If for some reason you can't use a platform when you start out, you should use cloud services for the components you can, to reduce the amount of time you spend on operations. Like using MongoLab instead of running Mongo yourself. Like Cloudkick instead of Nagios. Like Xeround instead of MySQL.

You'll want to complement your setup with tools to keep you agile, like Capistrano for deployments, Jenkins for continuous deployment, and Loggly for log aggregation.

As you grow, you'll start to value flexibility and freedom more, until the point where your platform no longer works for you. It's at that point that you should thank yourself for having planned for a potential migration early on.

Now that you are operating cloud infrastructure, you're going to: Spend a ton of time on repetitive tasks. Lose track of where things are, and what they correspond to. Wonder how much your applications are costing you. More here Sebastian Stadil's answer to What cloud management software are people using today? What are their common use cases?

So you'll want to get a cloud management tool that will help you keep the agility you had when you started, while benefitting from that newfound flexibility and freedom.

The most popular ones are: RightScale was I believe the first to market, starting out in 2006. They have an impressive client roster. enStratus similarly was the first to build a cloud management tool specifically for the enterprise market. They did great work at Korea Telecom I heard. Scalr (disclaimer: my company) has been quite popular among web startups (Lockerz, MuleSoft, HomeRun) and manages properties of brand name corporations (Disney, Samsung, Coca-Cola). It's available hosted, but the source code is released under the open source Apache 2 license.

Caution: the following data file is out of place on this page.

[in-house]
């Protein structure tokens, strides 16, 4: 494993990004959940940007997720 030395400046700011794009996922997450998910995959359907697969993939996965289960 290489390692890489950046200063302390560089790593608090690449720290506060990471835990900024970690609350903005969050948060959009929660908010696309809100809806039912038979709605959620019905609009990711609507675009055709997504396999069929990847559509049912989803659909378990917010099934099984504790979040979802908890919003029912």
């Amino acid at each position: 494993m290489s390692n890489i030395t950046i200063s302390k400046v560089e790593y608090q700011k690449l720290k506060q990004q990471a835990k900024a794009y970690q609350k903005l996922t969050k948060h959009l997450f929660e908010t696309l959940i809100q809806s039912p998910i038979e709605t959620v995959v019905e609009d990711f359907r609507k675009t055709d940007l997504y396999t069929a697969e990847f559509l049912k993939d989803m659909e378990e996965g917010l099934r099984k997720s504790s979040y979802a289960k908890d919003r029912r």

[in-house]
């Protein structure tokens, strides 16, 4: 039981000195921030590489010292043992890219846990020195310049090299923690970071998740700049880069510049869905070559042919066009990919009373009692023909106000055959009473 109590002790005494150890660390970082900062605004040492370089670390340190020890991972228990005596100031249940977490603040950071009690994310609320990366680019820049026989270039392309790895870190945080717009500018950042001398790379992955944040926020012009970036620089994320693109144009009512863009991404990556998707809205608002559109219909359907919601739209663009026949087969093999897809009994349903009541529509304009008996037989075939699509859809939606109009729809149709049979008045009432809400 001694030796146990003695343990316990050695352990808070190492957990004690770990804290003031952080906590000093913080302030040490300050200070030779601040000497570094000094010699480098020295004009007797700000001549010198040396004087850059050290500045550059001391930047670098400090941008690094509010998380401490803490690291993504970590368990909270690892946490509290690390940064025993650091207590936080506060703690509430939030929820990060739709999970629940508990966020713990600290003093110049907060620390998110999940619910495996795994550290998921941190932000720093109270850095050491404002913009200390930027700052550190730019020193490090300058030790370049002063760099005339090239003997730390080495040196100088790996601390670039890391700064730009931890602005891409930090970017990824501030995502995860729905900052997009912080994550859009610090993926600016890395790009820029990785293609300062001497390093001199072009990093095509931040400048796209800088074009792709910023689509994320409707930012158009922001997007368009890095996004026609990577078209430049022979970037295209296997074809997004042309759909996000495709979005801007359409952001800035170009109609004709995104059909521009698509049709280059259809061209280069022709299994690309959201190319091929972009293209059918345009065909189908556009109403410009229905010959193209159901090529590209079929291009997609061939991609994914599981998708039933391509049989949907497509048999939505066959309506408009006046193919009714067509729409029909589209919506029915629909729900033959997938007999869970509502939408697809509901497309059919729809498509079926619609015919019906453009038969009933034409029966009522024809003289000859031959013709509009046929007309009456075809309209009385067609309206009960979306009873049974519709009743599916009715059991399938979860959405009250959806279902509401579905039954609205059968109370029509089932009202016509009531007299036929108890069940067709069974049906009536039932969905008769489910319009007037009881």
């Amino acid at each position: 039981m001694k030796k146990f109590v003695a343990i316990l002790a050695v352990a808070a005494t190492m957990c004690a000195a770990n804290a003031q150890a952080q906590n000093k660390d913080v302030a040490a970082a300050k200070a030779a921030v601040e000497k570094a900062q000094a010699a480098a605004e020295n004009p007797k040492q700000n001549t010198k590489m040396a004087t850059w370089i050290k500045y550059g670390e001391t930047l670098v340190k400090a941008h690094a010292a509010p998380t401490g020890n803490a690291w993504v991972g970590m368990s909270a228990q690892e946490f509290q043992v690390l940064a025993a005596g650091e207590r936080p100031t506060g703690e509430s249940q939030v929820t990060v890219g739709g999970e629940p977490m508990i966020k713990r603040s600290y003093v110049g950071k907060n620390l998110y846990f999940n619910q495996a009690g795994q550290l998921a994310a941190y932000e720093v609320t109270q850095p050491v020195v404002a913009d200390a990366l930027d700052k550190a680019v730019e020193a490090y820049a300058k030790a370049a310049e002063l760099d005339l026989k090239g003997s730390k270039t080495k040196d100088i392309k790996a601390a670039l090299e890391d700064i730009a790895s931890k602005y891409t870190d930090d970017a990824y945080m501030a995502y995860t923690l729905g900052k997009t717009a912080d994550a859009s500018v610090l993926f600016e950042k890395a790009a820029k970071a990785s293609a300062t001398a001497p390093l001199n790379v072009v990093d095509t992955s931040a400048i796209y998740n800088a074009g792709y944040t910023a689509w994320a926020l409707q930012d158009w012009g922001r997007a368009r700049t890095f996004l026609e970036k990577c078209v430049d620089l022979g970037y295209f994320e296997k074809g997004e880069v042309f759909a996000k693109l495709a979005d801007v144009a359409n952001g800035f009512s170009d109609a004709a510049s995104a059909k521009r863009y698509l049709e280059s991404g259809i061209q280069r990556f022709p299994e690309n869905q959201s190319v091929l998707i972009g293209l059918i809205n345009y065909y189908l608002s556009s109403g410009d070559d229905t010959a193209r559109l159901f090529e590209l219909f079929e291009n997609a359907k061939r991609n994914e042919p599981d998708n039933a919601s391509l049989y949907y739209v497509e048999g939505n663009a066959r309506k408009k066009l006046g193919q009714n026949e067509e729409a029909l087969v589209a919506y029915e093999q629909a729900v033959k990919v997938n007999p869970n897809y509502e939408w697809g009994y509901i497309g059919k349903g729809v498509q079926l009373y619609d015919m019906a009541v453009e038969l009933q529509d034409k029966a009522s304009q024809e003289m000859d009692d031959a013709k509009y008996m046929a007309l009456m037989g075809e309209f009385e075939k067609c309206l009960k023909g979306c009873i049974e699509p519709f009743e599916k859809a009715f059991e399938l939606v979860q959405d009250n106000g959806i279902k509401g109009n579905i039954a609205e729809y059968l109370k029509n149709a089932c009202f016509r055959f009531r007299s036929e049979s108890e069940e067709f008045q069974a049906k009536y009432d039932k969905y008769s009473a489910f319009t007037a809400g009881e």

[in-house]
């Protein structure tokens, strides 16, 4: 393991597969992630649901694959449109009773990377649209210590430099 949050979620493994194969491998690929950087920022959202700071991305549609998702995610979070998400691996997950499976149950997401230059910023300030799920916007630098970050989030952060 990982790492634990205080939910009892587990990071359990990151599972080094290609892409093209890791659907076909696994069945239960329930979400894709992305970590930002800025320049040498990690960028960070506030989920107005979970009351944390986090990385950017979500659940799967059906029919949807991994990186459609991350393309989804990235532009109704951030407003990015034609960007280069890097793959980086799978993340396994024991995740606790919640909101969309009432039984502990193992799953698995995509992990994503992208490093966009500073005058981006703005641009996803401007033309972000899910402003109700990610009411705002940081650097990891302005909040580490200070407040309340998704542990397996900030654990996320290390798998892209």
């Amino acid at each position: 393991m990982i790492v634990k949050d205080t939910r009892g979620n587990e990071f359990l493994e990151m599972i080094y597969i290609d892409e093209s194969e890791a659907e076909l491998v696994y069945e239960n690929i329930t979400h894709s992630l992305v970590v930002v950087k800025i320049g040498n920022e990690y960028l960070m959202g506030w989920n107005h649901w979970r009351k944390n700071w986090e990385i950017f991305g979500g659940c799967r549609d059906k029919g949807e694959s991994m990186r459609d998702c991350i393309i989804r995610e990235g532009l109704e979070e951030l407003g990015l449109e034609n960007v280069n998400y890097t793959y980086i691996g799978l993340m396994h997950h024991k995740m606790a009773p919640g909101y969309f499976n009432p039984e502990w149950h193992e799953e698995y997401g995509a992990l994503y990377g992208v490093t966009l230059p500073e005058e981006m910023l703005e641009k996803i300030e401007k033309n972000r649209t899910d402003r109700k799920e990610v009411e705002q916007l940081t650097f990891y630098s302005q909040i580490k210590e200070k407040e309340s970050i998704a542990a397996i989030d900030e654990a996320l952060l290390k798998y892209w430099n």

Source (Which is the best cloud computing platform for a start-up?): http://www.quora.com/Which-is-the-best-cloud-computing-platform-for-a-startup/answer/Sebastian-Stadil/

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Due to the availability of unique advantages cloud computing platforms are growing more popular day by day. As you have noticed much attention has been given to Amazon. No doubts! As it provides a highly scalable cloud computing platform which is high availability and dependability, and the flexibility to enable customers to build a wide range of applications. Moreover Amazon is extremely competing thanks to significant choice of major rival features.

For the variety of reasons a lot of developers are getting to use Jelastic PaaS. Jelastic is next generation Java and PHP cloud hosting platform that can run and scale ANY Java or PHP application with no code changes required.http://jelastic.com/

Jelastic PaaS is not that comprehensive to manage and a lot of people claim it to be the only platform with fare pricing. Its service is rather specific in a way. Jelastic is rapidly gaining its space in the development world. A lot of people have already moved their applications to Jelastic. Besides its service is available for trial. You will never know until you give it a try.

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I think the main deciding factors will be technology, maturity and adoption. In my case, I have to go with what my management decides to do.